Alleluia (2014)

*. A nurse. The most terrifying figure in all of modern life. A bureaucratic guardian at the gates of life and death. A dark fetish stereotype, invasive and maternal. Helpless in our hospital beds, they have us at their mercy. As the film begins she moves her hands over a male corpse, the camera not sparing us the puddle of pubic hair and terminal flacidity. Then she looks at the camera. At us. With a look that says . . . what? You see what I have done? To this end you must come. You’re next. I’m not fucking around.
*. I really like Alleluia, a French-Belgian co-production directed by Fabrice Du Welz. It’s based on the true crime story of the 1940s Lonely Hearts Killers Raymond Fernandez and Martha Beck, which was most famously filmed as The Honeymoon Killers (1960). But it is so bold a reimagining of the events that it made me all but forget its earlier treatments.
*. It’s a harsher tale than The Honeymoon Killers. For starters, it’s closer to the events it’s based on in a couple of uncomfortable ways. The Martha character (named Gloria here) is a divorced woman with a daughter (Martha Beck had two children). Also, the real Martha Beck did start her career as an undertaker’s assistant, preparing bodies for funeral.
*. But what really sets it apart from The Honeymoon Killers, at least for me, is the absence of any campy humour.
*. This is a point that I think I have to expand on. I was surprised when reading reviews of Alleluia to find so many references to it as a horror comedy full of black humour. Did I miss something? The Honeymoon Killers is a horror comedy. Martha eating her bon-bons in bed and Ray swishing his ass in our face make them into comic stereotypes as much as they are real people. Their victims are also quite deliberately sent up. The miserly lady taking them to dinner at the cafeteria is only the funniest example. Piety and patriotism both get the satiric boots put to them.
*. Where is there any of this in Alleluia? I find it telling that the only scene that people seem to agree on finding funny is the one where Gloria can’t stop herself from laughing at how Michel is stringing along the Catholic lady, but she (the Catholic lady) isn’t a comic figure is she? The grasping priest is, a bit, but he’s only a one-liner.
*. There’s a bizarre operatic interlude where Gloria sings over a victim’s corpse that has a Sweeney Todd sort of air to it, but I found it more weird than funny. It seems a bit like the bizarre dance at the pub in Du Welz’s Calvaire. In any event, it’s a one-off.
*. You might just convince me that there’s something comic about Gloria’s rapid degradation from introverted professional woman to an almost pre-verbal idiot sibling on a hair trigger for hormonal meltdowns. But even here I thought the presentation more disturbing and realistic than comic, even with Pedro Almodóvar regular Lola Dueñas in the role.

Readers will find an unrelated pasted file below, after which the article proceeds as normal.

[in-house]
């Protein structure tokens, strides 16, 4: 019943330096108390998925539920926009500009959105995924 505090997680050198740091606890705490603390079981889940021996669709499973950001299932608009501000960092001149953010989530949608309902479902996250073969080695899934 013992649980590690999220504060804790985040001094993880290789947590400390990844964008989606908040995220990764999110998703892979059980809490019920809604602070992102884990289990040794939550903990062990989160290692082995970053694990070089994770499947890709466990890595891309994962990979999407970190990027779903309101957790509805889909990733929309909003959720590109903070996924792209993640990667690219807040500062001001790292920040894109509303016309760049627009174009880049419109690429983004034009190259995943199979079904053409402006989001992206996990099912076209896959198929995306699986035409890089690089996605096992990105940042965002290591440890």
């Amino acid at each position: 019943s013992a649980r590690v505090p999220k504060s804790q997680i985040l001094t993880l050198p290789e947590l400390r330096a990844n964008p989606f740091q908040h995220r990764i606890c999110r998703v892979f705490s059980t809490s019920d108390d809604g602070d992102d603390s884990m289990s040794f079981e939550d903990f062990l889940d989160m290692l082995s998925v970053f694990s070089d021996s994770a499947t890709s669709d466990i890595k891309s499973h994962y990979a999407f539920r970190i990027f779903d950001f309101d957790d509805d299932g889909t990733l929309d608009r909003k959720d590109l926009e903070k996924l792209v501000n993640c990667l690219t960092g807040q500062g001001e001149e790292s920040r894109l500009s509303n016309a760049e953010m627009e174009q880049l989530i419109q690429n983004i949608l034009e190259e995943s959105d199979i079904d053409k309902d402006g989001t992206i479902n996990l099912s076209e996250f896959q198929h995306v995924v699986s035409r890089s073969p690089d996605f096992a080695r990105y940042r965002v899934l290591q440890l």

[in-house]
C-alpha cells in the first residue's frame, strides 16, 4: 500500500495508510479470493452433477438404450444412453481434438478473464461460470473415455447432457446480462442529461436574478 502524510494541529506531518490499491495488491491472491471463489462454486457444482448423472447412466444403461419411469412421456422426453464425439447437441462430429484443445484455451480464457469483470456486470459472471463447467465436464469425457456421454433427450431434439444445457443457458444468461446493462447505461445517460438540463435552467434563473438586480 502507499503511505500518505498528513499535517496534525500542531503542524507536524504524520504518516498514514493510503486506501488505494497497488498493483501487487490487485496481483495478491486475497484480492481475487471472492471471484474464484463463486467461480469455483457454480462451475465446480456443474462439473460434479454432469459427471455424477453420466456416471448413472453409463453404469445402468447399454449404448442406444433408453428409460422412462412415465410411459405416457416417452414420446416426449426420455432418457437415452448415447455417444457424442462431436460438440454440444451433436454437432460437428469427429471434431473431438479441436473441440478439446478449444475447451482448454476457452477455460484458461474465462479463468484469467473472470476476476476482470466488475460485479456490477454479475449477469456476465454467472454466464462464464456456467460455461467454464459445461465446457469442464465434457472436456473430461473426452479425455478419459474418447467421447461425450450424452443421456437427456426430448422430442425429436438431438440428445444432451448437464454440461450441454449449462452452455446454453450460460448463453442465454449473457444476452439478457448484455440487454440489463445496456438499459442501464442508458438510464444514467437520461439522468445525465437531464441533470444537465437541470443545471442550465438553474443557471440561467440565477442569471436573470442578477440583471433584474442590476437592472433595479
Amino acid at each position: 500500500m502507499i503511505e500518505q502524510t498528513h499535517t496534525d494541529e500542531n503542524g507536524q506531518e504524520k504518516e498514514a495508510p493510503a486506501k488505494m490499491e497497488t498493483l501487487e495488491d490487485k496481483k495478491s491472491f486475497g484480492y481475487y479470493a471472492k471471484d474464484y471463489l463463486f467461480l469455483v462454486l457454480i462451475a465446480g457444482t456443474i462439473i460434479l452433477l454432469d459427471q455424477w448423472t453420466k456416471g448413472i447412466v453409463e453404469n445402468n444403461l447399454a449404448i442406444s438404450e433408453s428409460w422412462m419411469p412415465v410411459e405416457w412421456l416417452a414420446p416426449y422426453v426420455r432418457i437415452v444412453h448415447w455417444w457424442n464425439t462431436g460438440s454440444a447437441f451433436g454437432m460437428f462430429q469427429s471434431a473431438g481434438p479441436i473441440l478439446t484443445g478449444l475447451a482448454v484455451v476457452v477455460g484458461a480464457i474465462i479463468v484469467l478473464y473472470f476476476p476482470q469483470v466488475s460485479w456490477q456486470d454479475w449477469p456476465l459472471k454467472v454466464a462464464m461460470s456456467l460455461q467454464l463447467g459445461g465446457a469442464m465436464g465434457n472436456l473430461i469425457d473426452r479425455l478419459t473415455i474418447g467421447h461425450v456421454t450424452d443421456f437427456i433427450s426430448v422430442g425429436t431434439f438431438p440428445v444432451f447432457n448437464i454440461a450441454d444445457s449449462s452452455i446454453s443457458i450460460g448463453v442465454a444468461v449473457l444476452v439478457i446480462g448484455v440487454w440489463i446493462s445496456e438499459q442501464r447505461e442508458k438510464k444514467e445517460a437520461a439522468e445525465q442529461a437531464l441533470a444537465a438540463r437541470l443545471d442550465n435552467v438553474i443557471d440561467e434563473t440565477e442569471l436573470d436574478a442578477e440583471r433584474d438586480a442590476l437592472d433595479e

*. I wonder if, given the times we live in, some people look at any sort of extreme cruelty and laugh at it to show either how tough they are or how they’re in on whatever the joke is supposed to be. But I also grant that I may be missing something.
*. The cinematography by Manuel Dacosse received a lot of praise, but I have reservations about the film’s look. It has a gritty documentary feel akin to The Honeymoon Killers, albeit achieved through different techniques (grainy film, jarring editing, uncomfortable close-ups), but Dacosse, who also shot the stylish Amer, sometimes seems to be trying too hard. In particular I don’t understand the fascination with shooting through various obstructions, like a dirty window, a curtain, or a partially closed door. This is rarely a good idea, and yet people keep doing it.

*. One place, however, where I think this obstructed view really does work, because it means something, is in the scenes where we go back and forth between Gloria and Michel in the restaurant during their first date, and then later in bed. In both scenes we only see half of the face of either, the other half being blocked as though in eclipse by the other’s head in the foreground.
*. This works because it makes a point. Gloria and Michel complete each other, as the old saying goes. They are two halves of the same being. They each have a bright, smiling side and a dark, mysterious interior. We never see all of either of them.
*. In praise of great sound effects: note the wet thunk as the axe strikes Solange’s arm. That’s so good you don’t mind that you don’t actually see the axe striking her.
*. Is the violence what makes it so raw? No, it’s the sex. In particular, it’s middle-aged women who don’t all look like models and who are horny. How often do you see that? Even in The Honeymoon Killers the women were caricatures, and their loneliness didn’t have much of a sexual component to it.
*. Most of all, however, what drives this movie are the two lead performances by Laurent Lucas and Lola Dueñas. They both manage to be weird without being cartoonish psycho stereotypes. It’s not often such characters have depth and come across as real people, but here they do. I don’t find them sympathetic, but they do come across as individuals being driven by urges they don’t understand and can’t control. That’s all on them, as it isn’t so much something in the script as it is in their faces.
*. There have been a lot of movies that have explored the folie à deux theme, from Gun Crazy through The Honeymoon Killers and Badlands up to the present day. I think Alleluia can take its place with all of these. Despite taking as inspiration a vintage crime it still manages to be contemporary: explosive, direct, and disturbingly gritty. There’s life in these old bones yet.

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